Central banks and market regulators in Europe, the U.K. and the U.S. are accelerating the transition away from the use of Libor as a benchmark for interest rates. Andrew Bailey, the chief executive of the U.K.'s Financial Conduct Authority, brought the issue into focus with a speech on July 27, in which he announced a change in the FCA's position. In 2012, the FCA, then under the leadership of Martin Wheatley, opted for reforming Libor rather than replacing it. Bailey said, however, that while significant improvements have been made to Libor, the absence of active underlying markets "raises a serious question" about the benchmark's sustainability. He announced that the FCA would cease to put any obligation on banks to support the benchmark by the end of 2021 and emphasized that the industry needed to step up the preparations for a transition to alternative reference rates based on transactions rather than judgements.
One candidate to replace Libor in the U.K. interest rate market is the Sterling Overnight Index Average, or Sonia, which is based on actual trades in the U.K. overnight unsecured lending and borrowing market. The Bank of England, which took over administration of this rate in April 2016, has undertaken several reforms to strengthen the benchmark and broaden the range of transactions on which it is based. In April 2017 a working group of market participants sponsored by the Bank of England announced that it supported Sonia as its preferred benchmark. Chris Salmon, the Bank of England's executive director for markets, described this as "the first step on the path towards the adoption of a sterling risk-free rate as an alternative to Libor."
Meanwhile in the U.S., preparations for the transition away from Libor accelerated in June, when the Alternative Reference Rates Committee, a group of private market participants convened by the U.S. authorities, announced that it had selected the financing rate for Treasury repurchase agreements as an alternative for Libor as a benchmark for U.S. dollar denominated derivatives. The ARRC also said that it will outline transition plans and implementation options in the coming months.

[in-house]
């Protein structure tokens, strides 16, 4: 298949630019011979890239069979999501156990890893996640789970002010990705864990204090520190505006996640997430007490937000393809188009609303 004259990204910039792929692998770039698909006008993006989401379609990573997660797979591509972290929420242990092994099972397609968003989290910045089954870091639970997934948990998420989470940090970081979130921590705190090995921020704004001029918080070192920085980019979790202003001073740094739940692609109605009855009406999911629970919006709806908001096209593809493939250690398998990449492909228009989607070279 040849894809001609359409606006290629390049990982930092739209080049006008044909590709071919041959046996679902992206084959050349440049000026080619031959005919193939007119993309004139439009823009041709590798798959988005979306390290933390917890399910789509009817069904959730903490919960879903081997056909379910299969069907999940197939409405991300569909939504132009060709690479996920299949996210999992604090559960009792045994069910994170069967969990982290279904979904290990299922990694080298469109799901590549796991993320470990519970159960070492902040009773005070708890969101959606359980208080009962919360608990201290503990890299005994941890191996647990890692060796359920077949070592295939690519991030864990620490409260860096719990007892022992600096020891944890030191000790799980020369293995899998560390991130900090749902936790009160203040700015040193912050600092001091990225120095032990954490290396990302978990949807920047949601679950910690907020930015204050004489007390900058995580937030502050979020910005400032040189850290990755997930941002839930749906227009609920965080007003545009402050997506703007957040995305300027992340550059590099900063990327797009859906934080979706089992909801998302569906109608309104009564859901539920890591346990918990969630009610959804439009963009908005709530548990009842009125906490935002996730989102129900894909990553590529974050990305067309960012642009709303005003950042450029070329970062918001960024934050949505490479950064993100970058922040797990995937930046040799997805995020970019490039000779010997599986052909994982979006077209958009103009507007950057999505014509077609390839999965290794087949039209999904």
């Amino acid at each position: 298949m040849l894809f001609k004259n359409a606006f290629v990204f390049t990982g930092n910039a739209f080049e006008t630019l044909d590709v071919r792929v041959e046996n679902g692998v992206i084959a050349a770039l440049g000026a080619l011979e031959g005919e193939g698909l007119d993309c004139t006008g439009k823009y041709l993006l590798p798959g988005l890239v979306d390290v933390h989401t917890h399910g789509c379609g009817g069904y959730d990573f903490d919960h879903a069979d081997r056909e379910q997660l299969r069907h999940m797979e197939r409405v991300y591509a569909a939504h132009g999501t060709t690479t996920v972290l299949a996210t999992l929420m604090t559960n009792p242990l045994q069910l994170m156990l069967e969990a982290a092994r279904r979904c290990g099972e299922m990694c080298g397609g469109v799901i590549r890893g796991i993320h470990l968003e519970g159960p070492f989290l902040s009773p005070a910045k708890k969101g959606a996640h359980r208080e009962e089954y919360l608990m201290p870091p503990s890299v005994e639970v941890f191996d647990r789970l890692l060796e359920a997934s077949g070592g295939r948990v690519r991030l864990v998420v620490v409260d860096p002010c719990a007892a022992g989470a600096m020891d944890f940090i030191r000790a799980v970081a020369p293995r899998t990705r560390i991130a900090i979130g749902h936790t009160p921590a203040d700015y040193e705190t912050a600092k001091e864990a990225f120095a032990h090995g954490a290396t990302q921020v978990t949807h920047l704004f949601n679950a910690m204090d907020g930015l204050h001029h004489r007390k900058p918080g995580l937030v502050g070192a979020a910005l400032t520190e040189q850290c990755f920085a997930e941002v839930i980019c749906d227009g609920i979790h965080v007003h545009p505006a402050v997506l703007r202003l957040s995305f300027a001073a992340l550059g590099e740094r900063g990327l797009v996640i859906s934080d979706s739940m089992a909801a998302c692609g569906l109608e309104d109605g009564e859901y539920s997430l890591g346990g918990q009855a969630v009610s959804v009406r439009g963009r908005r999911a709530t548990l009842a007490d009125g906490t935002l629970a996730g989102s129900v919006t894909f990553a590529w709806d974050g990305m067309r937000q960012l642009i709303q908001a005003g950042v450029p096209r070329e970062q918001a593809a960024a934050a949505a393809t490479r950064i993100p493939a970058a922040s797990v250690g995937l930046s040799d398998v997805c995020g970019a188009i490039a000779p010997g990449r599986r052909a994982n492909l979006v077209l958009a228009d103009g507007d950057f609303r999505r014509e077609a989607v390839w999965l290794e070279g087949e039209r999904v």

Separately, the Federal Reserve Bank of New York and the Treasury Department's Office of Financial Research indicated that they expect to begin daily publication of the new benchmark in the first half of next year. And on July 26, CME Group announced that it plans to develop futures and options on the Treasury repo financing rate. CME, which is a non-voting member of the ARRC, said the new contracts would be "complementary" to its Eurodollar futures, which are tied to Libor, and its other interest rate futures.
Most recently, four European authorities on Sept. 21 announced the formation of a working group to identify an alternative benchmark for Euro-denominated financial instruments. The four authorities—the European Central Bank, the European Commission, the European Securities and Markets Authority, and Belgium's Financial Services and Markets Authority—will first make a recommendation on their preferred alternative risk-free rate and then explore possible approaches for ensuring a smooth transition and broad market acceptance. In addition, the ECB announced that it will start providing an overnight unsecured index before 2020 in order to widen the set of options for such alternative rates.